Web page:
If I would have been asked up front (or even on July 1st) if they could hold the item for pickup, I would have been willing to accept that. It is now a matter of principle.
I had hoped to resolve this issue in a quick, friendly and simple manner. However it appears this isn’t possible.
And the saga did not end there. A DHL “specialist” who was working the case contacted me on July 3rd and informed me she sent an e-mail to the Panama City office directing them to deliver the item. She also personally spoke with the supervisor in Panama and told him the package needed to be delivered.
I informed my wife of the latest information, and told her to contact the DHL office again on the morning of July 4th. She called them and she told me their attitude had totally changed. She spoke with the same individual who told her they “don’t deliver to residential addresses”, and now the lady apologized and told her that delivery would be arranged that morning, or afternoon at latest. So I figured the call to the supervisor must have worked.
At approximately 2PM on July 4th, I again checked the status on-line. It now showed the package had been signed for by my wife’s nephew. I figured it must have been delivered, and wondered why my wife herself did not sign for it. I called my wife and asked her. She told me it had not been delivered, but DHL contacted her and once again changed their story. They were now again saying they do not deliver to residential addresses. So she agreed to send her nephew to pick up the package. She provided them with his name. Apparently they then put his name in the computer, updating the status to indicate that he had picked the item up. The item was still in the DHL office however.
I then called the DHL U.S. office, and again asked why the item was not being delivered. Of course they looked it up and said it had been signed for and picked up by my wife’s nephew. I said this was not the case, as he had just left to get the item but could not have possibly gotten it yet. They told me they would refer the case back to the “specialist.” I asked if the specialist was working (July 4th holiday). I was told no, but she would call me on Monday. I informed them this was totally unacceptable, and asked to speak with a supervisor.
I spoke with a supervisor (Esther), and she called the Panama City office. She was told that my wife’s nephew did in fact sign for and pick-up the item. The DHL office in Panama was now saying they refused to deliver the item because the address was in a dangerous part of the city, and they do not deliver to addresses there.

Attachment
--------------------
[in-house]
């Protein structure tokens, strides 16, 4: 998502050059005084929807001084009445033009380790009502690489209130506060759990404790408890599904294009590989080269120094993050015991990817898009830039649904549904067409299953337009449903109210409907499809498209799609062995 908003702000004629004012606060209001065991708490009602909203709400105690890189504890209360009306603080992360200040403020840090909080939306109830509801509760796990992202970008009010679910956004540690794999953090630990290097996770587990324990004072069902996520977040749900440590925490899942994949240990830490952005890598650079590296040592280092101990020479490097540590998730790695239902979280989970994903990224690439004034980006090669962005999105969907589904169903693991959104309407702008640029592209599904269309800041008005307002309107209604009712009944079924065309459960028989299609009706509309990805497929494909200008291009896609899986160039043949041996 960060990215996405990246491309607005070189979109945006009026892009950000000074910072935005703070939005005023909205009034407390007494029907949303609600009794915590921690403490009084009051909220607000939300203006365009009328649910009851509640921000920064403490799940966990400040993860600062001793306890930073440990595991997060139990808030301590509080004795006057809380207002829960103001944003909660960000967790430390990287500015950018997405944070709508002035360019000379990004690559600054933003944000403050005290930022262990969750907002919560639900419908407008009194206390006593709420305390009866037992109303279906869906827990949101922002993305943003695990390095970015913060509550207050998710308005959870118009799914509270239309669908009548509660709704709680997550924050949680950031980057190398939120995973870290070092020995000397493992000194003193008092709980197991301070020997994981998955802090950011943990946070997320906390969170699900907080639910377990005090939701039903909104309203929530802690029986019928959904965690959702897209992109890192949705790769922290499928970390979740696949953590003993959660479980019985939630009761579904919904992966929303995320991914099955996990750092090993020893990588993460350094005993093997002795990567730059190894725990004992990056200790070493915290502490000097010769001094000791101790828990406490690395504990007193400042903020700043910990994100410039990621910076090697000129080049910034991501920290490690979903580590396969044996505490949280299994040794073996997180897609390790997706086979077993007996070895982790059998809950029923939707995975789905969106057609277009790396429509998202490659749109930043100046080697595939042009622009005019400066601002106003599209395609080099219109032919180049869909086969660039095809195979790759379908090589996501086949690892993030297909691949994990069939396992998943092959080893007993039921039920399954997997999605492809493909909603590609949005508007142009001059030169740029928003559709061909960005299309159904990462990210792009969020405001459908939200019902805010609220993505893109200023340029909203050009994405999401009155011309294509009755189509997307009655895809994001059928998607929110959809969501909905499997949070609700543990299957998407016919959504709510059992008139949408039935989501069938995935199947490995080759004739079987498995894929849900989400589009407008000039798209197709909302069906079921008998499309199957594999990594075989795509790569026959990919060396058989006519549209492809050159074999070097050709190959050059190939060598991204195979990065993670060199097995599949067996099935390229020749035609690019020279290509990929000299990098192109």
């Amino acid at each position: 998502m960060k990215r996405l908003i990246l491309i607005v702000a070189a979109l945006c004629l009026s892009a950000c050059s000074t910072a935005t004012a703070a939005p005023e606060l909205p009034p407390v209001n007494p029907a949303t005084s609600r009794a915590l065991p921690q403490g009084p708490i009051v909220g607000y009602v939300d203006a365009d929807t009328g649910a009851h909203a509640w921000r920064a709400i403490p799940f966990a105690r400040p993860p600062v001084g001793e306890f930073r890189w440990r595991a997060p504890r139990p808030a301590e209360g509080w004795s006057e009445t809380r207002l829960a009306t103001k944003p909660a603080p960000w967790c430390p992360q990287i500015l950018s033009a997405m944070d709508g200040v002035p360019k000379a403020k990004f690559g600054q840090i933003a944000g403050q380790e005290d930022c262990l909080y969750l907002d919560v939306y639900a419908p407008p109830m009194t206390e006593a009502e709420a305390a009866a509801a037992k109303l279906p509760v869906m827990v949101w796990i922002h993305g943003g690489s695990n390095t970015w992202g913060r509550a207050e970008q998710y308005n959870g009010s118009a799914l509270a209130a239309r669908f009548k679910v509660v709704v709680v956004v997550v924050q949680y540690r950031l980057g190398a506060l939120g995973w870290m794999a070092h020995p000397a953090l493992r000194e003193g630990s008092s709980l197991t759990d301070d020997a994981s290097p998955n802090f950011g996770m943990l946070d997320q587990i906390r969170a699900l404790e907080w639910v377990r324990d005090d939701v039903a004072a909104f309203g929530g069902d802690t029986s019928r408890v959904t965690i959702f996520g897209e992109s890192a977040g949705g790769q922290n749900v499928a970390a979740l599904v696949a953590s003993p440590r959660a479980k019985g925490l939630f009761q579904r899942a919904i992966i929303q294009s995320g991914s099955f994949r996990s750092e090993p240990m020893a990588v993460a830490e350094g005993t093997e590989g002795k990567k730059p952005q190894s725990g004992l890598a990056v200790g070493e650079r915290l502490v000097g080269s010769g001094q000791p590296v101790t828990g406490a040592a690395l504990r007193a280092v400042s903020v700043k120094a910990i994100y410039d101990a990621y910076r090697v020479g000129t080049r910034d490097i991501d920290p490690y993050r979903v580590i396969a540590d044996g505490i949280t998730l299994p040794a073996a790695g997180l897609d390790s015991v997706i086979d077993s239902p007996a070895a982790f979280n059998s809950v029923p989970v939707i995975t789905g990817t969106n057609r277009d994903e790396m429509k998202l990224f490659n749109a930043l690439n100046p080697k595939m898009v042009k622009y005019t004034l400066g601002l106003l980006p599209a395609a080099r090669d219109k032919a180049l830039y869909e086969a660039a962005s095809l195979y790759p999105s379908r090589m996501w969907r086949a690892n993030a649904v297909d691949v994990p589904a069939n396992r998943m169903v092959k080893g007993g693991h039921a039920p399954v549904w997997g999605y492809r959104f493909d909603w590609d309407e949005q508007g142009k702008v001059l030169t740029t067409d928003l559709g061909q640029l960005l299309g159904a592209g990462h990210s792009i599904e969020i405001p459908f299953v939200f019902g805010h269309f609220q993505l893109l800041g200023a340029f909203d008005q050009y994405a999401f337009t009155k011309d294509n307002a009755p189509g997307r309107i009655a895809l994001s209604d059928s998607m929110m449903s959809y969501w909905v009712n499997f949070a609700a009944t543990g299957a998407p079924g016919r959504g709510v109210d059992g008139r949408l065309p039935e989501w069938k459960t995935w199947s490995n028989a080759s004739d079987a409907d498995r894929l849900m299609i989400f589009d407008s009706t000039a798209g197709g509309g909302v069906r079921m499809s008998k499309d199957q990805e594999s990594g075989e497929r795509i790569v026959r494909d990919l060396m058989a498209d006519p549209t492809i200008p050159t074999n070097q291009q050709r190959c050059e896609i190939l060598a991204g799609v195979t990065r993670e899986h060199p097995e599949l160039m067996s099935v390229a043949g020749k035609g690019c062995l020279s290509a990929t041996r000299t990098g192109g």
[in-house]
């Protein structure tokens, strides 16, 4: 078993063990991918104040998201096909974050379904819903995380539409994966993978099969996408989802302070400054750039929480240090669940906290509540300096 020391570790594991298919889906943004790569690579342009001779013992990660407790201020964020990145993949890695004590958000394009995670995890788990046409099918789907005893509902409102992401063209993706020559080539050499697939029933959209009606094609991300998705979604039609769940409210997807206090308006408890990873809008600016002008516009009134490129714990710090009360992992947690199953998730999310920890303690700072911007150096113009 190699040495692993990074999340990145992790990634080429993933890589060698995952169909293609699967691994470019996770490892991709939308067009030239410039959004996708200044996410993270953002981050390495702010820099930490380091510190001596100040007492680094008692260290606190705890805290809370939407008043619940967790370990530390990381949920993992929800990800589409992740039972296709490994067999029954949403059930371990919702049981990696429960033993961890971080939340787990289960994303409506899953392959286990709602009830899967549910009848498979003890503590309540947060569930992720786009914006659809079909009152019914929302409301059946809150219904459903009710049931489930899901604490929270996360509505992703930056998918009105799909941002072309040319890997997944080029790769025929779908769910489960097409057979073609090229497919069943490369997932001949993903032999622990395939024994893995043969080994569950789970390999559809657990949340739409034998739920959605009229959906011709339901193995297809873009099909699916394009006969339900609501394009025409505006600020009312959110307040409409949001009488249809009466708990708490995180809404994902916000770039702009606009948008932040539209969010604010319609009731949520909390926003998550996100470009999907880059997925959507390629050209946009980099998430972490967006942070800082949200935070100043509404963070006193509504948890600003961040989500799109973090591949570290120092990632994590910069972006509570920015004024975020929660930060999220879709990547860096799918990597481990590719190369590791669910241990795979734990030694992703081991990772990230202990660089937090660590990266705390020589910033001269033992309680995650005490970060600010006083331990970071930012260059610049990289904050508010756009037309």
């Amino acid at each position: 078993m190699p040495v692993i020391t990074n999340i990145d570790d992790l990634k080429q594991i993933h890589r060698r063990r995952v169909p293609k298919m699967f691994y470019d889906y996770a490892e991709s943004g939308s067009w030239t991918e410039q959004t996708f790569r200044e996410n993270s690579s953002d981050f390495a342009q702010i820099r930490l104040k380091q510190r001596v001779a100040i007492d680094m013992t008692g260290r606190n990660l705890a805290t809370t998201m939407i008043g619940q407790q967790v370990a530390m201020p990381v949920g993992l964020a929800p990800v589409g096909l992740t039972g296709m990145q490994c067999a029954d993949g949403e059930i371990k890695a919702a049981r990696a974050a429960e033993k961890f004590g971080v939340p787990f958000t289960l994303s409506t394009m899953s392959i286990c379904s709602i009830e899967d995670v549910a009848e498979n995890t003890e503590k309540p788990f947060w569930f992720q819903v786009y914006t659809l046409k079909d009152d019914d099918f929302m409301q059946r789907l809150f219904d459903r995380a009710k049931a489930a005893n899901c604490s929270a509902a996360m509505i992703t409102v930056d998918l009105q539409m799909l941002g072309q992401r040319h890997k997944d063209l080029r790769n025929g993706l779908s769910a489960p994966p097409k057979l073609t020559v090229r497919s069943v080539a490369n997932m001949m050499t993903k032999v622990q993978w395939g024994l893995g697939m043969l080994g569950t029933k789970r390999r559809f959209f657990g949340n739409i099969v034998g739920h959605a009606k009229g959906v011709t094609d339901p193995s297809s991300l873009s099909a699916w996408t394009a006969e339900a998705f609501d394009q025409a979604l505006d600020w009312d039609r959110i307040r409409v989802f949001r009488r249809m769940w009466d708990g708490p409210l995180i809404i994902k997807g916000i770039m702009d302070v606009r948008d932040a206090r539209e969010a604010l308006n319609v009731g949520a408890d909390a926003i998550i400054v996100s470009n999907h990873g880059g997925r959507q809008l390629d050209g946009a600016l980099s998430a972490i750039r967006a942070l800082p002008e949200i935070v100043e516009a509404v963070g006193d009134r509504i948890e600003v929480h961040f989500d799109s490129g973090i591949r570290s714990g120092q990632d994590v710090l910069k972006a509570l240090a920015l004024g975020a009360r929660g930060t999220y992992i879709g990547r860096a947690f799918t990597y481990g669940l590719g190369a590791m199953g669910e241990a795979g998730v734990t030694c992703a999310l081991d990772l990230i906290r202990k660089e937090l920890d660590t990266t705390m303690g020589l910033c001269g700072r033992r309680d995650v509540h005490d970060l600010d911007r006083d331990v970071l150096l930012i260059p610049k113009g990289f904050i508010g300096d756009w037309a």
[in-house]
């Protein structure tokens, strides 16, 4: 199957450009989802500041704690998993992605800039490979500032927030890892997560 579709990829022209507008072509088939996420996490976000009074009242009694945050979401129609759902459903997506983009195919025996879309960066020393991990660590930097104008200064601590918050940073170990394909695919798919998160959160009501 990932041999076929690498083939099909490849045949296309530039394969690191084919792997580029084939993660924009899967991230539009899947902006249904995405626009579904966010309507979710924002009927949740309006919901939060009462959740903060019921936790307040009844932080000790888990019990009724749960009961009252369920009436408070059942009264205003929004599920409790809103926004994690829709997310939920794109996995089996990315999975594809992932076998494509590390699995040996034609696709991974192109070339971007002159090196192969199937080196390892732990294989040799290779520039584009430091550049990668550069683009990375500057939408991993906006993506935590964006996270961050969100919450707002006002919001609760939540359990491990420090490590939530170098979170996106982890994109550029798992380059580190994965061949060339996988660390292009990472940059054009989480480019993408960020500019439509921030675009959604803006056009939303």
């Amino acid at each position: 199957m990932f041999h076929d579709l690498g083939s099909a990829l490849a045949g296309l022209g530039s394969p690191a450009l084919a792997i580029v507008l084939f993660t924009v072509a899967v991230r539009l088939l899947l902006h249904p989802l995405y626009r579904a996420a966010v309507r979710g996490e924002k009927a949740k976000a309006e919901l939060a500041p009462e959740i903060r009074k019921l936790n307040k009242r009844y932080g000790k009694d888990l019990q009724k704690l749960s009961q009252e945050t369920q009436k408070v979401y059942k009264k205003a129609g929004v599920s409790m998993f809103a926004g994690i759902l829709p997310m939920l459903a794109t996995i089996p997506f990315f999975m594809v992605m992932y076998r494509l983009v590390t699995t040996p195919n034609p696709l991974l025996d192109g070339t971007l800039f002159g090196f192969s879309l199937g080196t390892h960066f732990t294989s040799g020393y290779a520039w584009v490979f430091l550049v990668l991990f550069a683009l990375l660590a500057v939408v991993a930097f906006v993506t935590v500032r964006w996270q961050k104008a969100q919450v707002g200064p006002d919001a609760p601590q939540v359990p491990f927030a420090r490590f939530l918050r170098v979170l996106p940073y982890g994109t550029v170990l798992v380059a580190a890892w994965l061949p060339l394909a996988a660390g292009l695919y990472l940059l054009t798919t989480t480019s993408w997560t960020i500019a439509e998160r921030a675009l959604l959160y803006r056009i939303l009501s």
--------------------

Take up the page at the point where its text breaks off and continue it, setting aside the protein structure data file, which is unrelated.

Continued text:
I called my wife again, and she informed me that her nephew returned, but they would not release the item to him. I asked her if he had signed anything at the office. He said, yes they made him sign for the package but then wouldn’t give it to him. She also said that someone from DHL had just called and said they would deliver the item that afternoon, or tomorrow. Wow! How many time can they change their story?
My wife decided to go to the DHL office herself and claim the package. When she arrived, she was informed the package wasn’t there as they had sent someone to deliver it. She returned home to find the package there.
In the meantime while all of this was going on, I had contacted the DHL U.S. office again, and told them we needed to do a conference call with the Panama office while my wife was there so they could say in front of her face that her nephew had picked the item up. It didn’t work out well because they would never let me here the portion of the conversation where they supposedly talked with the lady who handed her nephew the package. I did get to hear part of the conversation with the supervisor though.
The supervisor had informed the U.S. DHL representative that my wife was not in the DHL office, even though I told her to wait there until she received my call. He also said my wife had lied to me. According to him she was afraid to tell me that she had accepted going to the office to pick up the item, therefore letting DHL off the hook for delivery. In addition, he stated my wife brought the package back to the DHL office telling them to accept it back and to deliver it to her. This of course to appease me (according to him).
While we were on the conference call, he said what he would do is call my wife on her cellular phone and conference her in also. He told me and the U.S. DHL representative to be quiet while he did this. The U.S. representative told him to first ask her who went to the office to get the package, and then ask if she had returned it to their office. It took probably 10 minutes before he dialed my wife’s cellular phone. I figure during that time they told her something to get her to leave the DHL office. That way they could tell me she wasn’t there. When he called her, he asked the first question but not the second. Of course she responded that her nephew had went to the DHL office to pick up the item, as this was true. He even signed for it. I tried to ask her about this was on the conference call, but she could hear me. I don’t know if that was by design on their part or not.
So one must wonder, if DHL doesn’t deliver to that “dangerous” part of town then why wasn’t that the story from the beginning? Instead it was, the address was incorrect. When the DHL “specialist” called the Panama City office on July 3rd and spoke with the supervisor, why did he not say then that they don’t deliver to that part of town? Instead she gave me the impression the item would be delivered.
It is evident to me that the DHL people assigned to Panama were trying to cover their tracks. They first said the item was picked up by my wife on July 2nd. They then said she agreed to pick it up. They said the address I used was improper. Then it was, “we don’t deliver to that part of town.” They had my wife’s nephew sign for the item so they could have “proof” it was picked up, even though they wouldn’t give it to him. Then with my wife in their office, and knowing I would be calling; they did what they could to get rid of her so she couldn’t hear what was going on. When they did call her and joined her in on the conference call, they asked a loaded question to prove to me she was lying.
If you are shipping anything to Panama, beware of these people. They will resort to lies and deceit to cover their assess!
San Antonio, Texas